Cat Communiques Calendar from Zazzle

Mar 12, 2017

WA: City of Bellingham Police and Parks Departments Clean up Natural Areas :-)

Debris in wetland
A pair of mallards eeks out a living in the junky, filthy drainage not far from the intersection of Cornwall Avenue and Pine Street (Glass Beach). In the summer it is mostly dry but at the moment it is a type of water body, perhaps a wetland. When I studied wetlands in the 90s someone told me you could identify something as a wetland if it had a sofa in it.

It is heartbreaking to see the ducks struggling in such a situation. You wonder how many birds, squirrels, rabbits, raccoons, deer, and fish in the area of the wetland and Bellingham Bay have experienced plastics or other items that entangle them, toxics that poison them, or lack of sufficient forage for them to survive.

Kingfisher at Boulevard Park on watch for fish to eat -
 the pair of Kingfishers nests under the railroad tracks nearby
I was therefore grateful to notice on 3/9/17 the City of Bellingham Police Department and Parks Department doing a homeless camp clearing of a buffer at the north end of South Bay Trail, and the South Bay Trail itself all the way to Boulevard Park (click to see Parks Department map of South Bay Trail and Boulevard Park).


The north end of the South Bay Trail is a paved footpath that includes a trestle that is owned the City. The City cleared the area underneath it and the 25 or 50 feet of space next to the borderline (which is basically the dirt foot path) with BNSF Railway Company property. I was informed by a City of Police Department Code Compliance Officer that a BNSF HAZMAT team will remove hazardous material and debris down the slope west of the dirt path very soon.

Parks Department Crew
Some vital concerns when dealing with trash, toxins and homeless in the natural areas include the ecological health of the buffer and wetland, successful stormwater management, and recovery programs for salmon. Another area of concern is that tax-paying citizens and law-abiding vulnerable human communities adjacent to the campers' chosen areas generally expect safety and sanitation issues to be well-managed in their neighborhoods.

I was so glad to see the City Parks Department crew, to learn of their and BNSF efforts, and to be permitted to photograph their work. They told me about the Police Department Code Compliance Department staff who are working diligently to keep the natural areas clean and who welcome calls from concerned citizens. City staff systematically clean natural areas that have been compromised, but welcome calls from people who observe violations that need attention. Keep calling to repeat the concern if necessary, as I was told COB encourages that.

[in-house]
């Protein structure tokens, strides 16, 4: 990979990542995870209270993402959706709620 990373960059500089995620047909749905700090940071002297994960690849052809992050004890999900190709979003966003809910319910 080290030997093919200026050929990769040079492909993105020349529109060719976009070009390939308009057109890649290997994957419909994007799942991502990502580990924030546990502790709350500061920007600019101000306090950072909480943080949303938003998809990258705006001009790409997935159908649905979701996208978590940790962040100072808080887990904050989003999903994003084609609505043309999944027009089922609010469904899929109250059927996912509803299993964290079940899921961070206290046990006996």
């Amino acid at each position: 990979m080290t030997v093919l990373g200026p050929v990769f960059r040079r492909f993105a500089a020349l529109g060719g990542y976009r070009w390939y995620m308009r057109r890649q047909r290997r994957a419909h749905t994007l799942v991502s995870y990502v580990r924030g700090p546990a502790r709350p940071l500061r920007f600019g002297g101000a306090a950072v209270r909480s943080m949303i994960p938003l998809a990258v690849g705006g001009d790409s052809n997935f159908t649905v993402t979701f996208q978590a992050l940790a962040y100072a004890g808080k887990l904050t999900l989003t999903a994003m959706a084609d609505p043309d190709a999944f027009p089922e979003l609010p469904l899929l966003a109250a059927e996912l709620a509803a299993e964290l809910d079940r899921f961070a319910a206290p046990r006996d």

Debris viewable from trestle
The City and BNSF workers necessarily use special gear and equipment to deal with filth, crack pipes, needles, baggies, tires, tents and so on. The Police Department, a Homeless Outreach Team, and others communicate with the people who are unlawfully camping in such areas. Resources are available for low-income and homeless people in Bellingham and Whatcom County. The City staff are to be commended as their workload is large, i.e., dealing monthly with numerous riparian areas that are being utilized by homeless people.

Parks Department has the necessary machinery
An Associated Press article from 2001 saying "bad guys go to the woods to do bad things" has always stuck with me. It was referring to methamphetamine labs in national forests. Some drug addicts would also steal timber, even old growth. In 2017 illegal drug issues in urban areas like Bellingham are widespread too. I've been impacted by junkie neighbors in my last three apartments.

Citizens can promote health and safety in the buffer areas using whatever unique skills, talents and time they may have. When I worked in Seattle I volunteered for the Duwamish River during lunch hours and other free time. There were several ways to promote good stewardship in various ways - creekside tours, fundraising, writing, planting native plants and so on. I also initiated a critter scope design competition among employees with the winning designer receiving a certificate, and children in the community receiving the critter scopes for Christmas presents. One simple way to help is to put what you love about trails, natural corridors, or wetlands on your Instagram feed.

Homelessness creates thorny issues in many locales. Cities such as Seattle or Olympia struggle to meet the challenges on a large scale. An article in the Seattle Times recently describes a camp clearing of much larger proportions than in Bellingham which has a population of around 100,000 people. Population in the rest of the Whatcom County consists of about another 100,000.  Perhaps Bellingham will soon be as populated, built up, and industrial as Vancouver B.C., Seattle, etc. so addressing the homeless challenges while they are comparatively small will facilitate things in the long run.
Busy squirrel on South Bay Trail